Fortunately however, grace is contingent not upon success, but effort, the effort to return the soul from a synthetic state to one uncompounded by the passions; to the likeness of God, according to the prototype of simplicity offered humanity at the Annunciation to the Holy Theotokos—to whom not only the Burning Bush Chapel, but the Sinai monastery itself is dedicated.
Loving God’s will above its own, simplicity supports the freedom, thus the peace of others, for freedom from the passions embitters none with their importunate desires. According to the image of the divine Persons of the Holy Trinity who are not three gods, but three Persons in one essence, simplicity thus renders the diversity of human nature the means of its unity, for peace returns upon itself. All things are possible in union with God’s divine logic, including unity in diversity, for the Son of Man is true to His promise:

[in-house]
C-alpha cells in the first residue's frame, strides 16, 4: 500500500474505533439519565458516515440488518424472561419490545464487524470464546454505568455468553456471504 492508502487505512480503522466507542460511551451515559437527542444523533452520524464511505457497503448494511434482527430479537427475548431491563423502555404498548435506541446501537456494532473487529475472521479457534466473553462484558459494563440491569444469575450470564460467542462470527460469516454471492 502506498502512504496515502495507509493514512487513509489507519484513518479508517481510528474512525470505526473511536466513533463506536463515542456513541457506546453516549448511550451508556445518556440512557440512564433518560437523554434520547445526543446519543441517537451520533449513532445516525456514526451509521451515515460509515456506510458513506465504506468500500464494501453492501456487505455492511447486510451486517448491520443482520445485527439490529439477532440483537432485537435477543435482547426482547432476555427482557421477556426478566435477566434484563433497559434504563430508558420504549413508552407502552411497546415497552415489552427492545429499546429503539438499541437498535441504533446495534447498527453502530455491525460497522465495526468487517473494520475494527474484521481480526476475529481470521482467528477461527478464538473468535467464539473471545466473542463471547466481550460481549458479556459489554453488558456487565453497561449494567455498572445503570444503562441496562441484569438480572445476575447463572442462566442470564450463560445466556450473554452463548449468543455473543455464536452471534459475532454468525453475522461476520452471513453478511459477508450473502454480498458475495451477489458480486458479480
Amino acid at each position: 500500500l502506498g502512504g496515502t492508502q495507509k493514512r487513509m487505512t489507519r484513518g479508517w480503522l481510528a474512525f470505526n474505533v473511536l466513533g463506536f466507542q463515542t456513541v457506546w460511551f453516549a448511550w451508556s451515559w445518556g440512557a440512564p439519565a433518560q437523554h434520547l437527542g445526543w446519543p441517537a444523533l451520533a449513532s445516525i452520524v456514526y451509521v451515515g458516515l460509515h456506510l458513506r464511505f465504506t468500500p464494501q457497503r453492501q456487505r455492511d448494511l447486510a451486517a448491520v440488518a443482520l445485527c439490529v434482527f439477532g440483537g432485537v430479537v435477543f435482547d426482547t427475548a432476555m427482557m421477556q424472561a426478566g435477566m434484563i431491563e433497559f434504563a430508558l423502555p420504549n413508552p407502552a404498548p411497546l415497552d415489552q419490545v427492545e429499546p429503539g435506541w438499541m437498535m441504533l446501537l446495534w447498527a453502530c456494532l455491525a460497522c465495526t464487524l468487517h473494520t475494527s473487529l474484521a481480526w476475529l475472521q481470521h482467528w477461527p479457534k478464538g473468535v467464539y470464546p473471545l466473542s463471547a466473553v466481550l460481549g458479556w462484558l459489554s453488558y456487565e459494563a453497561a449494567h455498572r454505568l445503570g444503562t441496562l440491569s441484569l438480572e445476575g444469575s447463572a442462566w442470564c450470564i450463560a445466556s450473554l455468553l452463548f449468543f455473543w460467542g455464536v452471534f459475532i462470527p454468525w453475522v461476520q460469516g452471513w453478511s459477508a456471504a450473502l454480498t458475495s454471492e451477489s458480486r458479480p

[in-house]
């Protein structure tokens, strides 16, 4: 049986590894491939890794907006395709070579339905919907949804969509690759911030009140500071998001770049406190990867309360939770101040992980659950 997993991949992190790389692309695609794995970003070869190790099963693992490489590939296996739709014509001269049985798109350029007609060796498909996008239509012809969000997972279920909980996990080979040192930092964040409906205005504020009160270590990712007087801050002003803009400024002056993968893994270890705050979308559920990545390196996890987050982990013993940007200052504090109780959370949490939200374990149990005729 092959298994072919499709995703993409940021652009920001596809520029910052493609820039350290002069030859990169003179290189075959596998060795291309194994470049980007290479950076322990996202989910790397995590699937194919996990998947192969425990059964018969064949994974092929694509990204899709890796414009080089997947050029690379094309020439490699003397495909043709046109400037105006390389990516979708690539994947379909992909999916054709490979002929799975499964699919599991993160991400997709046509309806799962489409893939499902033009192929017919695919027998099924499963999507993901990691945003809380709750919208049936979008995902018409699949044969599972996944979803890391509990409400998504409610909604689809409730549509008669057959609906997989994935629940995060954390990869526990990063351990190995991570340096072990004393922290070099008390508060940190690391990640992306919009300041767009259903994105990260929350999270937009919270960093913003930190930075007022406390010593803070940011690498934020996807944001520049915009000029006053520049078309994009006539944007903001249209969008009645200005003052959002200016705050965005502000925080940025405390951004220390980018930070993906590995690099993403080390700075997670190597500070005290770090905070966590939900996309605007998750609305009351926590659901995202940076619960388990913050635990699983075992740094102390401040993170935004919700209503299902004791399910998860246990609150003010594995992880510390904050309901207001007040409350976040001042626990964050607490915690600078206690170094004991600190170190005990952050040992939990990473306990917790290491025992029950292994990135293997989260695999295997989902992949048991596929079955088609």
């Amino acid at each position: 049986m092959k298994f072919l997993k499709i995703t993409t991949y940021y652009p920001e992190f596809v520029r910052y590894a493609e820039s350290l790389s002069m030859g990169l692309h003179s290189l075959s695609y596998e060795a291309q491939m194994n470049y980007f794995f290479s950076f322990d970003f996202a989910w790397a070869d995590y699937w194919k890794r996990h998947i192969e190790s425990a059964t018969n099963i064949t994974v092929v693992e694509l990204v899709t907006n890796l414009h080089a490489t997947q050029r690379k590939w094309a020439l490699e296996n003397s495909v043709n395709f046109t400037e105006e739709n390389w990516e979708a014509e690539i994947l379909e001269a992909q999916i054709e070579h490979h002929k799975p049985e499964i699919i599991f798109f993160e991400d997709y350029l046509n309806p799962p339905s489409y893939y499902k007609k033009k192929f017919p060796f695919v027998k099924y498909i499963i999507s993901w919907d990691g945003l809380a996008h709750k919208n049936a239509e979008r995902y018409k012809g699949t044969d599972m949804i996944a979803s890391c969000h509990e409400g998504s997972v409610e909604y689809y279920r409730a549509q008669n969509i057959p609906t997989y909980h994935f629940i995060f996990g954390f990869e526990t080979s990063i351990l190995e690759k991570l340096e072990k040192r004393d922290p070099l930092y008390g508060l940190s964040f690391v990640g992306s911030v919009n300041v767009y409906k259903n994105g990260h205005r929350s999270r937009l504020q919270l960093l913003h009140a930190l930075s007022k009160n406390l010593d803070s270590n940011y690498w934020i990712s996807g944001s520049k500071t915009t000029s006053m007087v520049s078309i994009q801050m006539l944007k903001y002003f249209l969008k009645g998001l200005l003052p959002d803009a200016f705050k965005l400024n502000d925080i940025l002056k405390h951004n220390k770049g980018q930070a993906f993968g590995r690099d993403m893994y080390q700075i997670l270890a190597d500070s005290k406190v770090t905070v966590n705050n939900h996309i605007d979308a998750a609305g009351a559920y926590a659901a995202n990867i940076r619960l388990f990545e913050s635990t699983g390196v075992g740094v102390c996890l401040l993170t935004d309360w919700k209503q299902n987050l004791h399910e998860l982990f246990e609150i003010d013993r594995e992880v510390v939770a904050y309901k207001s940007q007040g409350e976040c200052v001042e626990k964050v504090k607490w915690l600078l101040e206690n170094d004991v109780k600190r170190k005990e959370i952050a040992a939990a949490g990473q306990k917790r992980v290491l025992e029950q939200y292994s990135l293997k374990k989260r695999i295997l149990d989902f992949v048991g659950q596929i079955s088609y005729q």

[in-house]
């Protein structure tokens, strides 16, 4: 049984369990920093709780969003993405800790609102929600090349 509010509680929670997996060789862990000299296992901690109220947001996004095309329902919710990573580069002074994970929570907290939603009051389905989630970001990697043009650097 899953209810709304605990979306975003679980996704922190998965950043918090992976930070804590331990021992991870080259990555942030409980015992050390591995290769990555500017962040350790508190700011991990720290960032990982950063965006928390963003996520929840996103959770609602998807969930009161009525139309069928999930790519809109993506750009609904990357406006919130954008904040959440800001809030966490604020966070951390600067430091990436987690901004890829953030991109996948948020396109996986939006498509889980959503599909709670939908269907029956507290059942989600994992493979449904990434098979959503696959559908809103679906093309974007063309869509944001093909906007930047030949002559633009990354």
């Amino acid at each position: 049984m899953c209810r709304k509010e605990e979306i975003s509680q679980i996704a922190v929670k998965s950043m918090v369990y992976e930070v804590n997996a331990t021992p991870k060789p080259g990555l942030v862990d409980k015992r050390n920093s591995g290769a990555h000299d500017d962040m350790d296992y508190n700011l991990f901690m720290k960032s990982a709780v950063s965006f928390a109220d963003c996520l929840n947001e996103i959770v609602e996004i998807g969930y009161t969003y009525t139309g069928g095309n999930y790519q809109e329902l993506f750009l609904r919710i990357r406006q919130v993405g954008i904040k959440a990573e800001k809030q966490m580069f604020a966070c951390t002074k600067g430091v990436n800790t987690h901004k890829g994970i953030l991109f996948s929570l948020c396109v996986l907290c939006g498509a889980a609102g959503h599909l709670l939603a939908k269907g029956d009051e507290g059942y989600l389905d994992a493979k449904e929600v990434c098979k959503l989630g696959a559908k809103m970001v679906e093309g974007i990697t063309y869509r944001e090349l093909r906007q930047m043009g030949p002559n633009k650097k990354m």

I have said these things to you,
that in me you may have peace.
In the world you will have tribulation.
But take courage, I have overcome
the world. ♦
1 “Birth-giver of God”.
2 Mark 12.28-31
3 Propelled by the teachings of such prominent figures as Philo of Alexandria and Plotinus.
4 Step 6, PG 88: 793BC
5 John 17.11,22
6 Andrew Louth, tr., Maximus the Confessor, Difficulty 10 (London: Routledge, 1996), p. 121. (PG 91: 1148D).
8 “Let us toil like David, crying the ‘Lord Jesus Christ’; may our throat not become hoarse and may our spiritual eyes not become tired of hoping in the Lord our God, constantly bearing in mind the parable of the unjust judge, which the Lord related in order to show us that we ought always to pray and not lose heart… (cf. Luke 18:1-8). Just as he who gazes toward the sun cannot fail to suffuse his countenance in light, thusly he who bends down constantly into the spiritual world of his heart cannot fail to be illumined.” In this text from his treatise On Watchfulness and Holiness (PG Migne 93: 1513A), Saint Hesychios of Sinai cites a shortened form of the ancient prayer, “Lord Jesus Christ, Son of God, have mercy on me, the sinner.”
9 Step 24, PG 88: 984B
For more information about Mt. Sinai, please visit mountsinaimonastery.org